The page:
• Drive slow. Horrified that your top speed is a mere 45 mph? Get used to it. That is as fast as you should go. RVs are sedate, since they are underpowered compared to a passenger vehicle.
  • Many RVs run on diesel fuel. Most American drivers are unused to diesel engines. Diesel engines produce more torque at lower RPM. This makes them ideal for hauling loads and climbing mountain roads, but not fast sprints.
  • RVs are not only long, but also wide. A turning radius of 40 feet is usual. On a narrow bend, you might have to go forward and reverse several times to fit inside the curve. Don’t get agitated by loud honking behind you.
  • An RV has a lot of momentum because of the weight. The brakes kick in a long time after you squeeze the pedal. Keep several hundred feet away from the vehicle in front when you are on a highway. At 50 mph, it will take at least 400 feet for you to come to a complete stop.

Remember These Factors

  • Remember the height! Ask the owner how tall the vehicle is. When approaching a bridge or overpass, watch out for height signage. If unsure, approach at crawling speed, as you don’t want to collapse the top of the RV. Imagine the damages you would have to pay!
  • Remember the tail swing! An RV has a large overhang behind the rear axle. When you turn right, you may bump against the car on your left with the tail. The rearview mirror and cameras are your best friend.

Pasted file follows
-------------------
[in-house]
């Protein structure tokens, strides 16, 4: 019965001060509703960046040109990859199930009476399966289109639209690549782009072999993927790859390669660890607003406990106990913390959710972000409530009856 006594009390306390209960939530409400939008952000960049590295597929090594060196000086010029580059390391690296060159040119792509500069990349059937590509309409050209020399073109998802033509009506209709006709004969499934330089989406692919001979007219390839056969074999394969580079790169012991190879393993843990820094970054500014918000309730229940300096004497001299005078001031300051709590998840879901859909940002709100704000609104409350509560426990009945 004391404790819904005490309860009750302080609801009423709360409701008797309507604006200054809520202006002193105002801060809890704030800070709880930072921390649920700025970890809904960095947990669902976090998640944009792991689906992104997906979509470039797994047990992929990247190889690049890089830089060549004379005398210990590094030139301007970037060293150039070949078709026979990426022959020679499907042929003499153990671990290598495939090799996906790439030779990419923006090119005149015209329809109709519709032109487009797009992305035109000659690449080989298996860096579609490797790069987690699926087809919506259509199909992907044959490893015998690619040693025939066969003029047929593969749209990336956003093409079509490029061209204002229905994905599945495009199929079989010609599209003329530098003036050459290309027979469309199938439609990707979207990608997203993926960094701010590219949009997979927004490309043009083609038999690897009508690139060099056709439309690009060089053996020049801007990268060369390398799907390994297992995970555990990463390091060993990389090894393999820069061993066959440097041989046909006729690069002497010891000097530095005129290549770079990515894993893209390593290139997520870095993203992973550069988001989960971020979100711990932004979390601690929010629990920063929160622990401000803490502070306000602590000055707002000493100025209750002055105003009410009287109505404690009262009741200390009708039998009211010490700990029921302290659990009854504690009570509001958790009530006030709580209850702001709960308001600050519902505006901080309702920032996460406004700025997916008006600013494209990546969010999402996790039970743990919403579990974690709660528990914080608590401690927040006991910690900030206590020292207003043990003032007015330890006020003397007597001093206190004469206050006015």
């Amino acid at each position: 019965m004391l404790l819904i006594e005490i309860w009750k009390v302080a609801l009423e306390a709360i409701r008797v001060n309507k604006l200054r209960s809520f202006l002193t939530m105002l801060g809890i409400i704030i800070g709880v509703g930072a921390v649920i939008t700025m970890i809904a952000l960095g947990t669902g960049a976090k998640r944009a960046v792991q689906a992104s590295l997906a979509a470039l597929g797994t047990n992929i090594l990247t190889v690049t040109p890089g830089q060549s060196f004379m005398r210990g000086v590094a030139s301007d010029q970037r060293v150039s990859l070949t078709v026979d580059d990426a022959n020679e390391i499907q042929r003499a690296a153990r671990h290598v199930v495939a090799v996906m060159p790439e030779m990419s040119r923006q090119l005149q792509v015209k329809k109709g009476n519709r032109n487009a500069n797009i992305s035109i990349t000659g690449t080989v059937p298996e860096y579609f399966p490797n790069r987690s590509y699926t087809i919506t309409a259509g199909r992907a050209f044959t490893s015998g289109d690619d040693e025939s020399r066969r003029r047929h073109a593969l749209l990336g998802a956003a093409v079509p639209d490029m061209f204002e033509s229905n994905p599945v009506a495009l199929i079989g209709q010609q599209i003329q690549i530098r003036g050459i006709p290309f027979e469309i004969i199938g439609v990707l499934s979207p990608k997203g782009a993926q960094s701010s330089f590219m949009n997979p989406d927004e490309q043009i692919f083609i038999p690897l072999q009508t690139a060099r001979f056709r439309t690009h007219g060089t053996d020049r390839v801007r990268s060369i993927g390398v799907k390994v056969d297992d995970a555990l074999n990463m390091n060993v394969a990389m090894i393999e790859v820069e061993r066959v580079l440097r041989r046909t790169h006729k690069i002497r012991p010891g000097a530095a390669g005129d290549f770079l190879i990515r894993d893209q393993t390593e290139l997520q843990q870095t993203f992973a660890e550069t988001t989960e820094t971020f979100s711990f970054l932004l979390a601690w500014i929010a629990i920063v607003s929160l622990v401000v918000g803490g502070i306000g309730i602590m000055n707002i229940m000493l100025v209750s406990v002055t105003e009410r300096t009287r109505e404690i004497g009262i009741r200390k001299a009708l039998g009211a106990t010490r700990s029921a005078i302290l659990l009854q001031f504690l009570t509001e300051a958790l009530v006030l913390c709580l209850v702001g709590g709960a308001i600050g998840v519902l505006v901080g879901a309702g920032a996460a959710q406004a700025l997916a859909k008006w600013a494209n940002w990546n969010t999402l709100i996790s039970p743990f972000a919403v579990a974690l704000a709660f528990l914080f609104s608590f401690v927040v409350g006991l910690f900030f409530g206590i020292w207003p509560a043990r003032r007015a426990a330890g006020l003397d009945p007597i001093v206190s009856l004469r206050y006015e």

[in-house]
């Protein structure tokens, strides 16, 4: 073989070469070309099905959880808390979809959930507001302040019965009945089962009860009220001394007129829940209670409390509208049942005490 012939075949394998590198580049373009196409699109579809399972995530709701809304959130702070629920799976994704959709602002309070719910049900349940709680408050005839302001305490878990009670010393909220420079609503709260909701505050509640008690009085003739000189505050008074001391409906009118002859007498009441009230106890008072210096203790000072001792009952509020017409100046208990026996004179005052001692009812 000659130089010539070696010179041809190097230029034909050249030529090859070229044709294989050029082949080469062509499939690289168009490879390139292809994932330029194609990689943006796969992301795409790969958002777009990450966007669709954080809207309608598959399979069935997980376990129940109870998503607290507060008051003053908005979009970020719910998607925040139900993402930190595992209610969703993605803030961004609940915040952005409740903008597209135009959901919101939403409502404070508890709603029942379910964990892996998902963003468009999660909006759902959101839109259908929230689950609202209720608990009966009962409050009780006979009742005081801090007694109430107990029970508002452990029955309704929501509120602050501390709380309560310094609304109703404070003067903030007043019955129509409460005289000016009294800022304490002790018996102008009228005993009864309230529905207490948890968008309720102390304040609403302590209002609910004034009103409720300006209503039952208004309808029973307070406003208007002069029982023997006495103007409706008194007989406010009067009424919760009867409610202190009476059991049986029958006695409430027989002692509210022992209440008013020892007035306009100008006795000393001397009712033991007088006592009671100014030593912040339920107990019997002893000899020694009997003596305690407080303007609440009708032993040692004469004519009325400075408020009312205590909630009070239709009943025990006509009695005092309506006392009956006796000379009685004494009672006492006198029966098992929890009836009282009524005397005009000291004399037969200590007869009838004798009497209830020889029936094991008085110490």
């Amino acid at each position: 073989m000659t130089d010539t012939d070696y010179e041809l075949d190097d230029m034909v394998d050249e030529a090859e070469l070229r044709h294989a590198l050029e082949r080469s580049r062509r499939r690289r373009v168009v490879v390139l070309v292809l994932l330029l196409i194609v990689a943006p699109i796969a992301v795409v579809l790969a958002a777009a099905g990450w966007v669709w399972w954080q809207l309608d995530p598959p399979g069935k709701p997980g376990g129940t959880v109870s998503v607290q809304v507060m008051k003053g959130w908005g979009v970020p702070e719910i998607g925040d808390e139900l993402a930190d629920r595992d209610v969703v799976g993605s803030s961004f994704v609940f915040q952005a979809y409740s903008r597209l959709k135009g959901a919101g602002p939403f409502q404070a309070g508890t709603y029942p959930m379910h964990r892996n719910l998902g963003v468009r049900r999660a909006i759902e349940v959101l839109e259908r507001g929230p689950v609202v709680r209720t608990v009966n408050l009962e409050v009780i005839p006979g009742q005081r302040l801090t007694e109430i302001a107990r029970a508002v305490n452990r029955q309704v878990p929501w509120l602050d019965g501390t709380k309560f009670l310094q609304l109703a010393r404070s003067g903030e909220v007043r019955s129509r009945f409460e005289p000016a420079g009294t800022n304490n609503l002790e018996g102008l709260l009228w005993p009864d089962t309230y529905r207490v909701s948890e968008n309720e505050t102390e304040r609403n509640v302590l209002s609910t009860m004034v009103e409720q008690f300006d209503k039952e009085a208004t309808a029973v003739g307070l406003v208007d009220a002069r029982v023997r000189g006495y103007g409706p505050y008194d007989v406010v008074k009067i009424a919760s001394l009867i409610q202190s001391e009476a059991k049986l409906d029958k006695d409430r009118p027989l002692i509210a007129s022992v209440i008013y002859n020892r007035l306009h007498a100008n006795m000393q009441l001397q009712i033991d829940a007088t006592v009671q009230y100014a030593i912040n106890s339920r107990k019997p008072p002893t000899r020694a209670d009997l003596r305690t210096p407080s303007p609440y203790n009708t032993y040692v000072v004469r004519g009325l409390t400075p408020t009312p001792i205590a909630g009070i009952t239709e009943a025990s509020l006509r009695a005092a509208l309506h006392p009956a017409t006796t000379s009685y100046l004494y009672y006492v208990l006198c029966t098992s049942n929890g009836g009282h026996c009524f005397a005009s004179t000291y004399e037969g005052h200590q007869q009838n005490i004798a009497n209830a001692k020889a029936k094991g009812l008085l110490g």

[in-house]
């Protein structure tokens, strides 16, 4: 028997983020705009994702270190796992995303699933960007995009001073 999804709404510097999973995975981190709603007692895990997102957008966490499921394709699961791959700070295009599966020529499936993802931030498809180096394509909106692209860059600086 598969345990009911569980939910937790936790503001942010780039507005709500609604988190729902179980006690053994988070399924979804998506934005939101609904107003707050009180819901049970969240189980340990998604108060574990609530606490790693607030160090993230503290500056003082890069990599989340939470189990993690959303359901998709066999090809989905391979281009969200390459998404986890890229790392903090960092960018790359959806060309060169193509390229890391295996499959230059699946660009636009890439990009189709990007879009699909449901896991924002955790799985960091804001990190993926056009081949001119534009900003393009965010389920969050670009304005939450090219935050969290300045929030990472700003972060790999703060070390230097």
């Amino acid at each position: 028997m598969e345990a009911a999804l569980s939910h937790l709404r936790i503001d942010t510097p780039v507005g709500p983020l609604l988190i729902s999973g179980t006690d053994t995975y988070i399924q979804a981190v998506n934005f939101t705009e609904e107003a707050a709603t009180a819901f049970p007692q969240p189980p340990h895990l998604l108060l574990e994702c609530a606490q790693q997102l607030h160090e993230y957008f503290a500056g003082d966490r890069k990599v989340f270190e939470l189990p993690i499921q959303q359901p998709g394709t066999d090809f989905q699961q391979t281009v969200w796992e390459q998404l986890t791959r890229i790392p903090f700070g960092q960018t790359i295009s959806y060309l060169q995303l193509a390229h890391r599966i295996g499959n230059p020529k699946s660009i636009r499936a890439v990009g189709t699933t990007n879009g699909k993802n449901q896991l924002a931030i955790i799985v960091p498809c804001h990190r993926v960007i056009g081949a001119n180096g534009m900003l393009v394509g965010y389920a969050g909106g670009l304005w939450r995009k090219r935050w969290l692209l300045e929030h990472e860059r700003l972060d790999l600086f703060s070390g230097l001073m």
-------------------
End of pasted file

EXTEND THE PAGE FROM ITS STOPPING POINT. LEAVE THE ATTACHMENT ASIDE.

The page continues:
• Remember the wind! The side of an RV is huge and acts as a sail. A strong crosswind can make you veer sharply, and even flip the vehicle. Avoid driving in severely windy conditions.

Bring Your Supplies

We have become so used to hotels and motels, that most have forgotten how to pack for a self-sufficient trip.

These are items you have to carry. The list is about bare essentials and not all-inclusive.

  • A laundry basket
  • Detergent, broom and dustpan
  • Folding chairs
  • Outdoor grill
  • Cooking utensils and flatware
  • LED Lantern
  • Pillows and linens
  • A large first-aid kit

Buy Travel Insurance Before You Set Out

Though an RV is generally safe, an accident is not completely out of the question. It’s not so much the accident you cause that you should be worried about, but the one you suffer because of others’ carelessness.

While auto insurance can pay for the damage to the RV, there might be medical costs that have to be funded out of pocket. If you’re in a foreign country, your domestic health insurance likely won’t provide coverage. A sunny summer vacation can end up bankrupting you.

No cause for worry, though. Travel health insurance purchased before your trip can make sure that even if things go awry, you don’t have to suffer financially. Insubuy offers you a large number of policies that are affordable and provide comprehensive coverage. Browse and buy the one you like with a click on the Insubuy website.  

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Parting Advice

Remember that you cannot dump sewage wherever you please. Use RV-specific websites and forums to know about paid and free dumping stations.

Keep a list of campgrounds nearest to your route handy. It’s unsafe to park on the side of the road for the night. Truck stops are not ideal, but are far better than the middle of nowhere.

Driving an RV cross-country with your loved ones is a fabulous experience. Get insured, fuel up, and get going.

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For visitors, travel, student and other international travel medical insurance.

Visit insubuy.com or call +1 (866) INSUBUY or +1 (972) 985-4400